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Commercial Fishing



Leaked EU fishing rights statement adds to May’s pressure. The EU will be declaring that the post-Brexit negotiations over fishing rights in UK waters will build on the current arrangements hated by the British fishing industry, at this weekend’s Brexit summit, adding to the pressure on Theresa May, according to an article in The Guardian.

In a leaked  EU statement, it states that it must protect the current rights of European fishing fleets to exploit British waters and expects a deal to be agreed by July 2020

It also warns that failure by the British government to come to an agreement could put any hope of extending the transition period in jeopardy.

An extension is likely to be needed by the British government to allow trade talks to develop, and to avoid the backstop arrangements for Northern Ireland kicking in, which would see a regulatory border drawn between it and the rest of the UK.

The EU’s Common Fisheries Policy (CFP) is extremely unpopular with the UK fishing industry, which wants Britain to be negotiating quota rights and access as an independent coastal state by the end of 2020.

David Mundell and the other 13 Conservative party’s Scottish MPs, warned the prime minister last week that anything less than this would be a “betrayal of Scotland”.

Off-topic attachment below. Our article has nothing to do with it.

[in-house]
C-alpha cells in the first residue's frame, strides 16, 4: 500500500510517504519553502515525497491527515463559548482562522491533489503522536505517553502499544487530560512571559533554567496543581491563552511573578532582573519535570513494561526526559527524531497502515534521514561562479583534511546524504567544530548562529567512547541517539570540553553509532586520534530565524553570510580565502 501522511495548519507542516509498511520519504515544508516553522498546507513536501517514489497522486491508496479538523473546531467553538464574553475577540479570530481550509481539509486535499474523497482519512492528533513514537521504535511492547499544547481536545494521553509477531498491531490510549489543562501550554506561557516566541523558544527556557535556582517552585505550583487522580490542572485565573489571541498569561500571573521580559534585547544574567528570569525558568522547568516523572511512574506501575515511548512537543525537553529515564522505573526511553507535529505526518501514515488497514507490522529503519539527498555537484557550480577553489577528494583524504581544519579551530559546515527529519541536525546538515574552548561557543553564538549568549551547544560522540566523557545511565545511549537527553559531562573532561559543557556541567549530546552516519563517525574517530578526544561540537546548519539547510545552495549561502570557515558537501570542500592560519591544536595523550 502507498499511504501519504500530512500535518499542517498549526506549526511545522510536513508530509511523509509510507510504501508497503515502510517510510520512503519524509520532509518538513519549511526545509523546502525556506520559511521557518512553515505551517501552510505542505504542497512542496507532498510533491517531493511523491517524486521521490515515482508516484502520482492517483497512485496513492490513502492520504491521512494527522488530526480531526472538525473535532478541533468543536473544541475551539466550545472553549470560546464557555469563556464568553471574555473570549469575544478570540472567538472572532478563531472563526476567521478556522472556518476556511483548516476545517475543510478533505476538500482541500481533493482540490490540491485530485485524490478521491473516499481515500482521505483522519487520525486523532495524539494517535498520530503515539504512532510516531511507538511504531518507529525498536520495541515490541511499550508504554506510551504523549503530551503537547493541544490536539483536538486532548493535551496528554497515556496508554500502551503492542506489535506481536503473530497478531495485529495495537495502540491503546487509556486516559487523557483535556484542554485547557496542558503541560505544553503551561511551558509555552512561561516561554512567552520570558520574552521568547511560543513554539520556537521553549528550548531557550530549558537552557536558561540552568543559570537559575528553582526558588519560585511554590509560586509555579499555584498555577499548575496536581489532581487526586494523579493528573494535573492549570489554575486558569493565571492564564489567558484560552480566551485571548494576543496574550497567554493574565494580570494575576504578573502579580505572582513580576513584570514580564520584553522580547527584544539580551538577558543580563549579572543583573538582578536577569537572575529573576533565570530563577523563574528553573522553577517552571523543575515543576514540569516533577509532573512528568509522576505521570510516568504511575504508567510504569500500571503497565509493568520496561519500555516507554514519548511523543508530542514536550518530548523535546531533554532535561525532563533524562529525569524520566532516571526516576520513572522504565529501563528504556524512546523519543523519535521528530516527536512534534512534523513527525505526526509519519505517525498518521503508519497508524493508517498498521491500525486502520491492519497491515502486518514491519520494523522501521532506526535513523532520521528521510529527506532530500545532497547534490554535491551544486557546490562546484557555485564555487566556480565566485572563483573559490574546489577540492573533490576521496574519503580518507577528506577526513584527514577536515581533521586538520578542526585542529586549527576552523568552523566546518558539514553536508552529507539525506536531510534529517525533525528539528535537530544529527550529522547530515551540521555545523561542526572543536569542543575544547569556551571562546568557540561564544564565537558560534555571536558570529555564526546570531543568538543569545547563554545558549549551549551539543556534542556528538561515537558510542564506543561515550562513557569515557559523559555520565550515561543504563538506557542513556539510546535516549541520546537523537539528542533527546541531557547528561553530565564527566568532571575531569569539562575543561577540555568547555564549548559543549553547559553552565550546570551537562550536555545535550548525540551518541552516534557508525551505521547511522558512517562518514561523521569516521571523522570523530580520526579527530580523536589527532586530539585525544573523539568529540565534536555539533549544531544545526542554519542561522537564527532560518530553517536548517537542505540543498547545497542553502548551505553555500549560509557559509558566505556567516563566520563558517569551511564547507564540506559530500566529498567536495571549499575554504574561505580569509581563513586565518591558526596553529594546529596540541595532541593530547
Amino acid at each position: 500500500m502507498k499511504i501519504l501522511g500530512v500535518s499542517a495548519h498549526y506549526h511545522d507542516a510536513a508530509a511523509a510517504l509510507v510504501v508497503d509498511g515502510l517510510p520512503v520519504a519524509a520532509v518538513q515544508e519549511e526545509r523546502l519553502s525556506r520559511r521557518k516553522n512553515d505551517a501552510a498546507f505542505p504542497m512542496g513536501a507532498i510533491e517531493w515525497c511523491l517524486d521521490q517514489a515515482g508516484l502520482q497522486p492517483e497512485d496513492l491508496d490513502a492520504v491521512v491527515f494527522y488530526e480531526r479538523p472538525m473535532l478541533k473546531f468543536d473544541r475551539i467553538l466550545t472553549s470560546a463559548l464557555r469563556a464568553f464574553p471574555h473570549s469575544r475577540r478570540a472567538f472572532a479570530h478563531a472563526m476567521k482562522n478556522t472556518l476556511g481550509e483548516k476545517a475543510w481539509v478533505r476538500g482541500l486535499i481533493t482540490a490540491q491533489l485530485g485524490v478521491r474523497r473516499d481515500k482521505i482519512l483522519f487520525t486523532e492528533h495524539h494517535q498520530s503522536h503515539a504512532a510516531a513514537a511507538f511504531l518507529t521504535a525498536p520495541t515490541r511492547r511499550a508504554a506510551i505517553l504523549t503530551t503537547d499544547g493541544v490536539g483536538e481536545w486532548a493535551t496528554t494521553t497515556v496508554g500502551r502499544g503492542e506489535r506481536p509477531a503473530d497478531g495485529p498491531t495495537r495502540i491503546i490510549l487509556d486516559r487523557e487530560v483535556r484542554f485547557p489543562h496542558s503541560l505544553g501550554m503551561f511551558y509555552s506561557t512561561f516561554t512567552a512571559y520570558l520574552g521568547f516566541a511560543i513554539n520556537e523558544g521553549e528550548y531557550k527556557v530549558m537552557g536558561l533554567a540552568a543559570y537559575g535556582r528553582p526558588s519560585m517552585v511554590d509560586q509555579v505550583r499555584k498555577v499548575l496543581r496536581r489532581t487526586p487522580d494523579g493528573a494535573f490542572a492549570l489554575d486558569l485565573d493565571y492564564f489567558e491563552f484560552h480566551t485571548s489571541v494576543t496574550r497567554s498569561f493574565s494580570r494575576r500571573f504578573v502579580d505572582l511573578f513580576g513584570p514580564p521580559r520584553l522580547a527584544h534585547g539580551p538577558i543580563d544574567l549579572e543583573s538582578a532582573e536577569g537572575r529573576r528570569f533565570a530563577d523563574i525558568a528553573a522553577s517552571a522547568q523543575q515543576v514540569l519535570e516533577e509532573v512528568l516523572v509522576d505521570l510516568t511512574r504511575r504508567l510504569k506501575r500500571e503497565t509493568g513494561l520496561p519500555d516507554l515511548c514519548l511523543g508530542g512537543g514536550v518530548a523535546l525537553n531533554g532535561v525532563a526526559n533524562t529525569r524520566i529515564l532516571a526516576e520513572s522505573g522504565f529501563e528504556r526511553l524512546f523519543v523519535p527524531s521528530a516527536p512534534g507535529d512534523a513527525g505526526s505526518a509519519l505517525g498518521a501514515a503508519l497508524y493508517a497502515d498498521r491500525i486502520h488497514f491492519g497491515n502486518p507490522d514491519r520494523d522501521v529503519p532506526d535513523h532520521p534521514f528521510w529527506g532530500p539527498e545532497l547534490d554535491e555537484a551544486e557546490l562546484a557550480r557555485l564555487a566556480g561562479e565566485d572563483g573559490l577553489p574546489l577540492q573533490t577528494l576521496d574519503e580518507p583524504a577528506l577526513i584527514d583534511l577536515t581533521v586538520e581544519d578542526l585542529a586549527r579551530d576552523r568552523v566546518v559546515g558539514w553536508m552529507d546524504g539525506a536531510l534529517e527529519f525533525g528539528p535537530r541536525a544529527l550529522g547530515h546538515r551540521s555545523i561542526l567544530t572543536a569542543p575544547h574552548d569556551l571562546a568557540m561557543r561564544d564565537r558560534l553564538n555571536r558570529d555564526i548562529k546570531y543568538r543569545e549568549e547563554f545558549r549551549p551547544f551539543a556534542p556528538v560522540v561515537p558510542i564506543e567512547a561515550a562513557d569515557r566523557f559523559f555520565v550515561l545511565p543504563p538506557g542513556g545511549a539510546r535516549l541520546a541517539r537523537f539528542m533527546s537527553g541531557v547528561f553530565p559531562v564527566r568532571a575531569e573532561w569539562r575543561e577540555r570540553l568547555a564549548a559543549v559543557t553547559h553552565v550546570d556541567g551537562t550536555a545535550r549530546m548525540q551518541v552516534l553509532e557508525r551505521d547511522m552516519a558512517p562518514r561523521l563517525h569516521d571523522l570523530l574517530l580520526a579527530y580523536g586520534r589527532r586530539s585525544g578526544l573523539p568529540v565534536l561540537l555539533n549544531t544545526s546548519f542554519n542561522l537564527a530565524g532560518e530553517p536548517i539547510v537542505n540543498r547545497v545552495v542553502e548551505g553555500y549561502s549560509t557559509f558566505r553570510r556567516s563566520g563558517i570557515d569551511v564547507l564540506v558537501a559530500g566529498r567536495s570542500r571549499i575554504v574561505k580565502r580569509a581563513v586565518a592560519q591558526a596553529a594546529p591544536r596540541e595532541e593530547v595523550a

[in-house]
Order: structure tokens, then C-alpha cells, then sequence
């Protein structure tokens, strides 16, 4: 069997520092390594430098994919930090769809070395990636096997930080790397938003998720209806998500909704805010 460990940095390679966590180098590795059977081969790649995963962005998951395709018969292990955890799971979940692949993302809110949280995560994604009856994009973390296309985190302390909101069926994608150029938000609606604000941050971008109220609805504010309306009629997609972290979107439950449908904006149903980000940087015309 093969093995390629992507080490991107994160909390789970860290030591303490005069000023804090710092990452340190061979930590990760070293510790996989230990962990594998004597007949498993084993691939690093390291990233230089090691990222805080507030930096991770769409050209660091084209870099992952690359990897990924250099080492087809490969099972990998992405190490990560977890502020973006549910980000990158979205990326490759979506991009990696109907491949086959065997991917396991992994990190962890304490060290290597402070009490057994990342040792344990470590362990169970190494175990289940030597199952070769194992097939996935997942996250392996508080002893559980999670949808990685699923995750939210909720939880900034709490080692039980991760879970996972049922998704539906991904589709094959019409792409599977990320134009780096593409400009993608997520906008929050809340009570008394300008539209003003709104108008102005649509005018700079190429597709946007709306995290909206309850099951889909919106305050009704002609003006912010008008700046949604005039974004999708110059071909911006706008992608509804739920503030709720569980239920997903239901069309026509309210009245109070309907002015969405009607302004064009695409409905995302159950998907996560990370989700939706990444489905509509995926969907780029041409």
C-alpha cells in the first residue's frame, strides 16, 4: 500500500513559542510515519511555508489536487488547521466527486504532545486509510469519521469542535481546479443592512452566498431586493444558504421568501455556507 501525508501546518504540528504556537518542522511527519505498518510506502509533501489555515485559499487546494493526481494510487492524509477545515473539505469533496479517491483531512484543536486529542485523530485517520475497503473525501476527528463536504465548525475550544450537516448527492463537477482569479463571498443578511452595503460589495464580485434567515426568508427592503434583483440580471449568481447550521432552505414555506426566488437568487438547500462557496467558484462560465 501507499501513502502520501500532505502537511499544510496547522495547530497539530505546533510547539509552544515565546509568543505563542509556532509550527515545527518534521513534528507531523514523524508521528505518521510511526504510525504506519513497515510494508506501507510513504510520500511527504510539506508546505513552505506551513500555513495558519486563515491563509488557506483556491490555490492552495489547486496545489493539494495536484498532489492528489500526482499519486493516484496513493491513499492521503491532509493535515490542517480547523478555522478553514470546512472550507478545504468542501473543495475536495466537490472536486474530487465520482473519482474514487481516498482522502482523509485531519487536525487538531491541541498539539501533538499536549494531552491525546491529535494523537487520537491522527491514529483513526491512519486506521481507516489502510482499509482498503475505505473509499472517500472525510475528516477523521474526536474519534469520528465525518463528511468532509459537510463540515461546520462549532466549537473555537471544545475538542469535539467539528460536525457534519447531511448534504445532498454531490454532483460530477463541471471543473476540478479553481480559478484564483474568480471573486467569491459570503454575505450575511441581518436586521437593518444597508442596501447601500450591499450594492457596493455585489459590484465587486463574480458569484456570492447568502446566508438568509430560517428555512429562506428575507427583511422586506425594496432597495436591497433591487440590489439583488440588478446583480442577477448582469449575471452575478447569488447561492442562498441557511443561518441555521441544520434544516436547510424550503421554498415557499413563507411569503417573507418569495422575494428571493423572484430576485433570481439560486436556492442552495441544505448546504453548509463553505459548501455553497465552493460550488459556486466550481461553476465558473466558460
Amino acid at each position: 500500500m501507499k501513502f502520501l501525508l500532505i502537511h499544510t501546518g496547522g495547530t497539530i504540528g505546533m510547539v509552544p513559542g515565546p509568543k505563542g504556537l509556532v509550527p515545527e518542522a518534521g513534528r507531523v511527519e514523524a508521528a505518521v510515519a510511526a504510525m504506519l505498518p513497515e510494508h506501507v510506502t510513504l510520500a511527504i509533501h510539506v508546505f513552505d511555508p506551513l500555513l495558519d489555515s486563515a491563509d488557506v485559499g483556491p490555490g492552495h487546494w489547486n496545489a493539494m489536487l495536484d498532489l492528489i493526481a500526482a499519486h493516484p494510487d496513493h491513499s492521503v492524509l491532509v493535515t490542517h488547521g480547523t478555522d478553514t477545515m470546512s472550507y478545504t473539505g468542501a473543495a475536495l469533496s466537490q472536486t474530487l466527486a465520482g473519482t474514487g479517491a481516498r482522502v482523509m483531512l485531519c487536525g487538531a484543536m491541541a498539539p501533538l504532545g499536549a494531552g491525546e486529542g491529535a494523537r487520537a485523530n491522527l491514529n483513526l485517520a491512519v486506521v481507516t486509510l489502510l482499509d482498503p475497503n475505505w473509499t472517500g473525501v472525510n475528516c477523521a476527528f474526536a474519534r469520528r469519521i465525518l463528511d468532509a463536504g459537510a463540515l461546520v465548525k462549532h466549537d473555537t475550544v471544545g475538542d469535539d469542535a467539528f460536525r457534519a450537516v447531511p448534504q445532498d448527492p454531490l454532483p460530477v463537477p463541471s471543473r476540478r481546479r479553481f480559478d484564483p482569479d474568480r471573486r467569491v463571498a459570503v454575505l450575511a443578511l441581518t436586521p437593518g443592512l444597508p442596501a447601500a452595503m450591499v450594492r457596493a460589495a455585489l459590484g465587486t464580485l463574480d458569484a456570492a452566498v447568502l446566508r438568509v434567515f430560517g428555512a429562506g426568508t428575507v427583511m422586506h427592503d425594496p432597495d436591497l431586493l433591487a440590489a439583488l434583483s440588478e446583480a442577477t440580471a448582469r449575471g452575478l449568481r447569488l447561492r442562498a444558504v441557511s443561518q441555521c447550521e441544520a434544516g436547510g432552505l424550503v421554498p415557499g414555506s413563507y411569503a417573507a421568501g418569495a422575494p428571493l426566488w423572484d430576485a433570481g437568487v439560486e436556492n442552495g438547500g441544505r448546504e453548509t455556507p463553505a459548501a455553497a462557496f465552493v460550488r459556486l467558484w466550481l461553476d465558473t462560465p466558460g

It is estimated that 33% of the catches of the rest of the European fishing fleet are caught in the UK’s exclusive economic zone.

Theresa May has insisted the “the fisheries agreement is not something we will be trading off against any other priorities”.

But the 26-page political declaration published on Thursday did make a link between European access to British waters and the terms of a wider economic deal.

The leaked EU statement, to be issued by the 27 heads of state and government, goes even further in undermining Theresa May’s claim.

The document, which also asserts the EU’s intention to keep the UK “dynamically aligned” to its environment policies, including its climate change targets under the Paris 2030 agreement, says the EU “will demonstrate particular vigilance on the necessity to maintain ambitious level playing field conditions and to protect fishing enterprises and their communities”.

The statement says: “As recalled in the withdrawal agreement, a fisheries agreement is a matter of priority and should build on, inter alia, existing reciprocal access and quota shares. Such an agreement will be negotiated before the end of the transition period.

“When the union position to be taken in the joint committee relates to the extension of the transition period and the review of the protocol on Ireland/Northern Ireland, the council will act in accordance with the European guidelines.

“Any decision on the extension of the transition period will take into account the fulfilment of obligations by the United Kingdom under the agreement, including its protocols.”

The Department for Environment, Food and Rural Affairs has said that the inclusion of such language in the political declaration had been explicitly rejected and there was no commitment to maintaining existing access.

However, the EU’s stated intention will bind its negotiators during the talks in the transition period, and the threat to block an extension of the transition period will heighten the political temperature around the issue.